BTW that's a proposed 2k on ONE BOOK, not overall.

I think what really hacks me off is that I know in the near future, after this hoohah is over, RWA will change the rules yet again and yank that rug out from folks. I realize change is needed but i don't think they're going about it the right way

spyscribbler 6/01/2007 11:34:00 AM  

Cool! So maybe you can answer me the mystery: did you get a pin? Was there something special you got when you became PAN?

I did hear many felt that the new rules targeted e-publishers. Others feel that the old rules targeted e-publishers, LOL. I think whoever ends up being slighted is going to feel slighted.

That's the problem with this leveling system. Are there any benefits that are worth all this drama?

Lori G. Armstrong,  6/05/2007 12:19:00 PM  

Yes, you get a pin. Seriously. How do I know? I'm a member of PRO. Not PAN. Wanna hear my story?

I've been a member of RWA for 7 years. My first book, a pure mystery was published in 2005 - with a recognized RWA publisher. I didn't bother to "apply" for PAN status because in no way shape or form is Blood Ties considered a romance. When my second book, Hallowed Ground, came out, I approached them about getting PAN status because there is a thread of romance in it. I was told NO. I argued. I was told by the prez of RWA that just because I "wrote a book" doesn't qualify me for PAN within RWA (something about marketing, etc, since Hallowed Ground was marketed as mystery by my publisher, Medallion Press)When I pointed out a certain author with a release from Midnight Ink - a publisher who makes no bones about *not* publishing any type of romance, was allowed into PAN, and her book was not marketed as a romance either, I was told it was a different situation and they *still* won't let me into PAN.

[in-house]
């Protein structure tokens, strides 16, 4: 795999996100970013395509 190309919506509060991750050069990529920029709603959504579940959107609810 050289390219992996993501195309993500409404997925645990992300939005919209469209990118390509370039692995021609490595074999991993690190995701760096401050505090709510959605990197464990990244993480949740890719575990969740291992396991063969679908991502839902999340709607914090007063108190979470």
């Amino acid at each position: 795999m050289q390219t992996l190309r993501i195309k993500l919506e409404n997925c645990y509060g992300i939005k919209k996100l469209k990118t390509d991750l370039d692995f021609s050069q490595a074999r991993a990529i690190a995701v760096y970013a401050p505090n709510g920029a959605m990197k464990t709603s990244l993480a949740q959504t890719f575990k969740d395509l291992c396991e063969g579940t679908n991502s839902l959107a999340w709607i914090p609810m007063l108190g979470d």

So, now that Hallowed Ground has made the final round of the RWA Kiss Of Death Chapter Daphne du Maurier Award, for best Mainstream Mystery, I think it proves there is enough romance in the book to qualify it - and me for PAN.

I've been told by RWA board members that the individual chapters get to select who's considered "published" within their chapter and being nominated for a major award in the romance world still won't get me into the hallowed halls of PAN.

So, I am not renewing my dues. I don't have a local RWA chapter, so really, there is no benefit for me, there never has been. I've never gone to a national conference, especially not since I've been published because the tracks for the "published authors" aren't open to me. I don't need a class on how to write a villian. Or POV. I need to know more about marketing, etc.

The irony? I also write pure hot romance under a different name, Lorelei James. And my publishing house, Samhain, recently received RWA recognition, so I could apply for PAN under my pen name. The perverse part of me doesn't want to apply because I've been paying the dues under my real name for 7 years, that's the name I want on the roll call sheet.

But like another person commented, if I do apply for PAN, they'll probably change the damn rules and I'll get kicked out again. I don't need this aggravation for an organization who does nothing for me, besides make me feel like a loser because I'm not in their little "club." Give me MWA. I'll spend my $90 elsewhere. And I know a ton of other writers who aren't renewing dues to RWA for the same reasons I just listed.